By Imran Khan for The Observer
NOTE: I have spent time with Khan and consider him a friend. Few if any in the world today speak with his clarity. Were he in America, he would certainly be president, no question about it. G. Duff
The assassination of Salmaan Taseer has shown only too clearly the growing extremism in Pakistan, the radicalisation of its society and the polarisation that is taking hold. This is not just between the religious and the secular, but also the polarisation that the “war on terror” has caused between the various religious sects.
There were no Pakistanis involved in 9/11 and al-Qaida was then based in Afghanistan. The only militancy we were suffering was among the tribal groups who had fought against the Soviets and whose idea of jihad was a war against foreign occupation. Yes, there was sectarian violence, but suicide bombers were unheard of.
So after 9/11, when General Musharraf chose to ally with the Americans in the “war on terror”, it was a fundamental blunder. Overnight he turned the jihadi groups created to fight foreign occupation from supporters into enemies, people prepared to fight the Pakistani army because of its support for the US invasion.
Musharraf then made a second mistake in sending the army into the tribal areas. Our own tribespeople immediately rose up in revolt. Rather than co-opting these people – and, remember, every man is armed – we made new enemies. Then along came the American drones to kill more of our people. Soon, the American “war on terror” was seen as a war on Islam by the majority of Pakistanis and certainly by the Pashtuns in the tribal areas. Terror and extremism intensified.
Every year extremism gets worse, our society becomes more radicalised and the bloodshed grows. This is how you must see the context of this assassination. Society is now so polarised that because Taseer criticised the blasphemy law he was seen as criticising Islam. But that was not what he said. This assassination would not have happened before the “war on terror”.
Imams of different sects are being killed now, and mosques and churches bombed. The fanaticism keeps getting worse. As disturbing as Taseer’s assassination is, just as disturbing is the way his assassin has become a hero. That is why this whole thing is so dangerous, it shows where we are headed.
I have been predicting this from day one. There is no military solution in Afghanistan, only dialogue, so the supreme irony is that in siding with the Americans all we have done is send the levels of violence up in Pakistan. The “war on terror” has weakened the state and then, thanks to the George Bush-sponsored National Reconciliation Ordinance in 2007, which allowed an amnesty for all the biggest political crooks, we now have the most corrupt government in our history. The “war on terror” is destroying Pakistan.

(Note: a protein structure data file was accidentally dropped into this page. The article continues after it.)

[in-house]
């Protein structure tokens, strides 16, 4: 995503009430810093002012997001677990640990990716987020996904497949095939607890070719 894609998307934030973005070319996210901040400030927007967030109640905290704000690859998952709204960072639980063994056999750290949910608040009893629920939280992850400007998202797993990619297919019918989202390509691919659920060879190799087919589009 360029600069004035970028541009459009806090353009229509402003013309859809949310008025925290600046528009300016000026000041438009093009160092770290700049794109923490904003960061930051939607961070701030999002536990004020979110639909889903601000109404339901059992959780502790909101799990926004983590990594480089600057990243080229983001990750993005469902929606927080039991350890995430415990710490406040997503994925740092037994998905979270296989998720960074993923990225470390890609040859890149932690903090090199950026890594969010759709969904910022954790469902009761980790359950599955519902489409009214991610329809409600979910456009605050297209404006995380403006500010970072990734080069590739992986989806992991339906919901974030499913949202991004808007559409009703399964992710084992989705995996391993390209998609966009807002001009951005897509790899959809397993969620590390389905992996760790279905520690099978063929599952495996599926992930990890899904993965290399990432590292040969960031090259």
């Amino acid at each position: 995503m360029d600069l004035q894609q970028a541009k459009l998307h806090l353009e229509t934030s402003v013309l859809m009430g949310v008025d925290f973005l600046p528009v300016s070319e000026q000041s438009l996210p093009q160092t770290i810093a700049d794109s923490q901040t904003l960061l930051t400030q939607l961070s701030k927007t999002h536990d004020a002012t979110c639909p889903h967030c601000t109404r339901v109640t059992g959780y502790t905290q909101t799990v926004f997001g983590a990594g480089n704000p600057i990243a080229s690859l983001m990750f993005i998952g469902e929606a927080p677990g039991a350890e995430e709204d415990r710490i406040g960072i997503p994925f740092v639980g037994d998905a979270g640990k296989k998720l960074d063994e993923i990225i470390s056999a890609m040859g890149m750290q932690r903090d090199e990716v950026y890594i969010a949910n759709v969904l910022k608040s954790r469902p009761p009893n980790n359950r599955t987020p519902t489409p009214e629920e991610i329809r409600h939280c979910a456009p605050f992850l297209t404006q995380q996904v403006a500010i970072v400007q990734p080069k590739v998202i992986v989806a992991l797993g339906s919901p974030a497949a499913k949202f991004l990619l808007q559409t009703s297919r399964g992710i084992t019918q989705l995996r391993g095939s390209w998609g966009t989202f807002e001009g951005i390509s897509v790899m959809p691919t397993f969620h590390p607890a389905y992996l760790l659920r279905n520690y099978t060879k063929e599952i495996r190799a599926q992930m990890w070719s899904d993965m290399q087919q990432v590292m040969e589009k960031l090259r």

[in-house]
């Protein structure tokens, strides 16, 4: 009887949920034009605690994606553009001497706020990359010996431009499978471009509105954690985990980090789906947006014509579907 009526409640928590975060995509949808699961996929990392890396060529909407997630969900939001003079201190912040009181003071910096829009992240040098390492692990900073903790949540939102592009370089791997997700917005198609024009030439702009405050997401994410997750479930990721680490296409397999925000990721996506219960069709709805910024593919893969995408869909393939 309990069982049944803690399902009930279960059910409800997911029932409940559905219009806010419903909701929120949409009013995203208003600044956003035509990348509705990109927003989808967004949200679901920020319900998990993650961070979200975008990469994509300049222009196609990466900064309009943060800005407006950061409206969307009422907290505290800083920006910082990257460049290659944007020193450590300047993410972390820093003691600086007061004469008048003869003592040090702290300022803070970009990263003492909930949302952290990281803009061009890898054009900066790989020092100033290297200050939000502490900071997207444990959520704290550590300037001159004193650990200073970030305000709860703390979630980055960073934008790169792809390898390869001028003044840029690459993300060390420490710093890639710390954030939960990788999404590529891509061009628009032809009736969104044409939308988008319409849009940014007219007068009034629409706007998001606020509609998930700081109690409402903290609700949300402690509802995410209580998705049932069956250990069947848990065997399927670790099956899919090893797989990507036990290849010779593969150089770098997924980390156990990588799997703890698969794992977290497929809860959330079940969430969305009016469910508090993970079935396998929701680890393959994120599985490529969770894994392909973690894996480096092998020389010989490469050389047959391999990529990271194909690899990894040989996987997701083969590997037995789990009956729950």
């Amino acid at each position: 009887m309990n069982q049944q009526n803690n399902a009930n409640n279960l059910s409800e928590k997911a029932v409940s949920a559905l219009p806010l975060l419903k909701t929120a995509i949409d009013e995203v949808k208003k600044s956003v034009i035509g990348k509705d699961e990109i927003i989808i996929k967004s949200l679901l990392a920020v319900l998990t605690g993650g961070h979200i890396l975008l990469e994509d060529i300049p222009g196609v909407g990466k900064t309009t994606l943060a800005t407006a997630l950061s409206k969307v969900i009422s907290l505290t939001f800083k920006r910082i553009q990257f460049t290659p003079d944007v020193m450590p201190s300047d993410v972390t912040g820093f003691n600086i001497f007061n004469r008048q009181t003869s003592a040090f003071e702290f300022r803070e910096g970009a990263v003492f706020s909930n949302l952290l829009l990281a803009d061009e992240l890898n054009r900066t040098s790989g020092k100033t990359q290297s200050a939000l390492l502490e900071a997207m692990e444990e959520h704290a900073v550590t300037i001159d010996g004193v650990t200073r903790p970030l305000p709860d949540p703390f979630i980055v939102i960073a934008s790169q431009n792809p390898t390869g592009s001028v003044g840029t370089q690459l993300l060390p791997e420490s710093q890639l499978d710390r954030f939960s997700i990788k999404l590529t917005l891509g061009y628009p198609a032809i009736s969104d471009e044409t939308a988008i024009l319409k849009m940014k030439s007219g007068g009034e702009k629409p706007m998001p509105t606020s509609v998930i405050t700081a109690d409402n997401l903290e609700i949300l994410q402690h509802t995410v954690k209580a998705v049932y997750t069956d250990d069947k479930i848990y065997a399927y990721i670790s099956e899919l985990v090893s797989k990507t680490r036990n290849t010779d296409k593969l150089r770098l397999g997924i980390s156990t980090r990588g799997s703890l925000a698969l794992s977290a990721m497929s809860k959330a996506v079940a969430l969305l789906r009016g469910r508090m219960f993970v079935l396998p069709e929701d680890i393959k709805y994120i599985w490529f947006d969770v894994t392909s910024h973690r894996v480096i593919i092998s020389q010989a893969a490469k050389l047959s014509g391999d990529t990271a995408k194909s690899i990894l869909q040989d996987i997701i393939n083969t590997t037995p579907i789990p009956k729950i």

Clemenceau once said: “War is too important to be left to the generals.” He was right; for us it has been a disaster. There is incredible anti-American sentiment here, and the drone attacks only fuel that hatred. We need a change of strategy, otherwise the worst-case scenario will be achieved here; an unstable nuclear state.
It’s not a question of there being no room for moderates, it’s that moderates are being pushed towards extremism. Taseer didn’t say anything anti-Islamic, he just questioned the blasphemy law and whether it should be used to victimise innocent people. His death has caused many moderates to think there is no point in being a martyr. If it makes people such as myself think twice about what we say, then where does that leave us? We are all now at risk.
Crime in Pakistan is now at a level that breaks all records. Yet 60% of the elite police forces are now employed protecting VIPs. Where does that leave ordinary people? Young Pakistanis are being radicalised and the Taliban grow in strength. The US is no longer fighting just the Taliban, it is fighting the whole Pashtun population.
The consequences for Pakistan, with its population of 180 million, are enormous. And there is an impact, too, on Muslim youth in western countries. Graham Fuller, the CIA chief of staff in Kabul, wrote in 2007 that, if Nato left Afghanistan, Pakistan security forces could overcome terrorism and extremism. But, as long as the Americans push Pakistan to do more in the tribal areas, the situation will worsen – until Pakistan itself implodes.
Gordon Duff posted articles on VT from 2008 to 2022. He is a Marine combat veteran of the Vietnam War. A disabled veteran, he worked on veterans and POW issues for decades.
Gordon is an accredited diplomat and is generally accepted as one of the top global intelligence specialists. He manages the world’s largest private intelligence organization and regularly consults with governments challenged by security issues.
Duff has traveled extensively, is published around the world, and is a regular guest on TV and radio in more than “several” countries. He is also a trained chef, wine enthusiast, avid motorcyclist, and gunsmith specializing in historical weapons and restoration. Business experience and interests are in energy and defense technology.